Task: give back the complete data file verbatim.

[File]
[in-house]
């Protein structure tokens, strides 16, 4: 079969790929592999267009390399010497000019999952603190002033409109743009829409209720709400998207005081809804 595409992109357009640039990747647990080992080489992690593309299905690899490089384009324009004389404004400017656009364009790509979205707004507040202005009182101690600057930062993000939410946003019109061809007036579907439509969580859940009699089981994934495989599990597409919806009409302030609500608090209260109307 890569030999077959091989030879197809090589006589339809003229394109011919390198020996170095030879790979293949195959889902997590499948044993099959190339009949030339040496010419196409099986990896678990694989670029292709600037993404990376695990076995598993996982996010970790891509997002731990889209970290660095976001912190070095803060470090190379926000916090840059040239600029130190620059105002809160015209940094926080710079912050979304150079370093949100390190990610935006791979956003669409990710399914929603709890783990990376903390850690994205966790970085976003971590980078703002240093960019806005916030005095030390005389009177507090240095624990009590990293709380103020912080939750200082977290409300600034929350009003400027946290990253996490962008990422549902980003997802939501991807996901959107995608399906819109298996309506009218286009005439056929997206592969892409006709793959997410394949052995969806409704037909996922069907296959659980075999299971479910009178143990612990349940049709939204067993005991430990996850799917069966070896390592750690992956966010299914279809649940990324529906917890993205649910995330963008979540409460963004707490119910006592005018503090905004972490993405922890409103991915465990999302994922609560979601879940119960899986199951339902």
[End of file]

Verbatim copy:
[in-house]
């Protein structure tokens, strides 16, 4: 079969790929592999267009390399010497000019999952603190002033409109743009829409209720709400998207005081809804 595409992109357009640039990747647990080992080489992690593309299905690899490089384009324009004389404004400017656009364009790509979205707004507040202005009182101690600057930062993000939410946003019109061809007036579907439509969580859940009699089981994934495989599990597409919806009409302030609500608090209260109307 890569030999077959091989030879197809090589006589339809003229394109011919390198020996170095030879790979293949195959889902997590499948044993099959190339009949030339040496010419196409099986990896678990694989670029292709600037993404990376695990076995598993996982996010970790891509997002731990889209970290660095976001912190070095803060470090190379926000916090840059040239600029130190620059105002809160015209940094926080710079912050979304150079370093949100390190990610935006791979956003669409990710399914929603709890783990990376903390850690994205966790970085976003971590980078703002240093960019806005916030005095030390005389009177507090240095624990009590990293709380103020912080939750200082977290409300600034929350009003400027946290990253996490962008990422549902980003997802939501991807996901959107995608399906819109298996309506009218286009005439056929997206592969892409006709793959997410394949052995969806409704037909996922069907296959659980075999299971479910009178143990612990349940049709939204067993005991430990996850799917069966070896390592750690992956966010299914279809649940990324529906917890993205649910995330963008979540409460963004707490119910006592005018503090905004972490993405922890409103991915465990999302994922609560979601879940119960899986199951339902």